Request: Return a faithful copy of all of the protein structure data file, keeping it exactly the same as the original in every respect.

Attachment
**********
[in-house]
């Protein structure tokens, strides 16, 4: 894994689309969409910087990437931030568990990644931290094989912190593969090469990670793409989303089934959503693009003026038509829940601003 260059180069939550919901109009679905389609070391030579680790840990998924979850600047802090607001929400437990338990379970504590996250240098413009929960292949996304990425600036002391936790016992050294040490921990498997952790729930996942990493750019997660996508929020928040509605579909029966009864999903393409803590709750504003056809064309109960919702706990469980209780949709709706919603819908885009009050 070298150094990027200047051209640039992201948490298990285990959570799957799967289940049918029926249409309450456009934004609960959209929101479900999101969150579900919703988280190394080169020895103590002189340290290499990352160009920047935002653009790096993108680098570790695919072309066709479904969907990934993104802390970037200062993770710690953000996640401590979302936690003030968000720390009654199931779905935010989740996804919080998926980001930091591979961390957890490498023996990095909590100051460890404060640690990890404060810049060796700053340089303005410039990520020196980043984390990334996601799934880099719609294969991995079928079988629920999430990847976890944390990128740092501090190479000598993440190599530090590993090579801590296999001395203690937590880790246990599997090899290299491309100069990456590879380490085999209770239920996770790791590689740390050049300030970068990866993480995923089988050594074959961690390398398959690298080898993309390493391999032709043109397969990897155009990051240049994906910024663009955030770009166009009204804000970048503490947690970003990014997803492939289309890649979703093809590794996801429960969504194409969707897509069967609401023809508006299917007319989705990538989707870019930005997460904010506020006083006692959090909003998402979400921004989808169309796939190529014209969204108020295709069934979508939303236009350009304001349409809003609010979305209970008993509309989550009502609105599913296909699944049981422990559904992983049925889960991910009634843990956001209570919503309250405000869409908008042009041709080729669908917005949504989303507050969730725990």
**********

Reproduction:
[in-house]
């Protein structure tokens, strides 16, 4: 894994689309969409910087990437931030568990990644931290094989912190593969090469990670793409989303089934959503693009003026038509829940601003 260059180069939550919901109009679905389609070391030579680790840990998924979850600047802090607001929400437990338990379970504590996250240098413009929960292949996304990425600036002391936790016992050294040490921990498997952790729930996942990493750019997660996508929020928040509605579909029966009864999903393409803590709750504003056809064309109960919702706990469980209780949709709706919603819908885009009050 070298150094990027200047051209640039992201948490298990285990959570799957799967289940049918029926249409309450456009934004609960959209929101479900999101969150579900919703988280190394080169020895103590002189340290290499990352160009920047935002653009790096993108680098570790695919072309066709479904969907990934993104802390970037200062993770710690953000996640401590979302936690003030968000720390009654199931779905935010989740996804919080998926980001930091591979961390957890490498023996990095909590100051460890404060640690990890404060810049060796700053340089303005410039990520020196980043984390990334996601799934880099719609294969991995079928079988629920999430990847976890944390990128740092501090190479000598993440190599530090590993090579801590296999001395203690937590880790246990599997090899290299491309100069990456590879380490085999209770239920996770790791590689740390050049300030970068990866993480995923089988050594074959961690390398398959690298080898993309390493391999032709043109397969990897155009990051240049994906910024663009955030770009166009009204804000970048503490947690970003990014997803492939289309890649979703093809590794996801429960969504194409969707897509069967609401023809508006299917007319989705990538989707870019930005997460904010506020006083006692959090909003998402979400921004989808169309796939190529014209969204108020295709069934979508939303236009350009304001349409809003609010979305209970008993509309989550009502609105599913296909699944049981422990559904992983049925889960991910009634843990956001209570919503309250405000869409908008042009041709080729669908917005949504989303507050969730725990």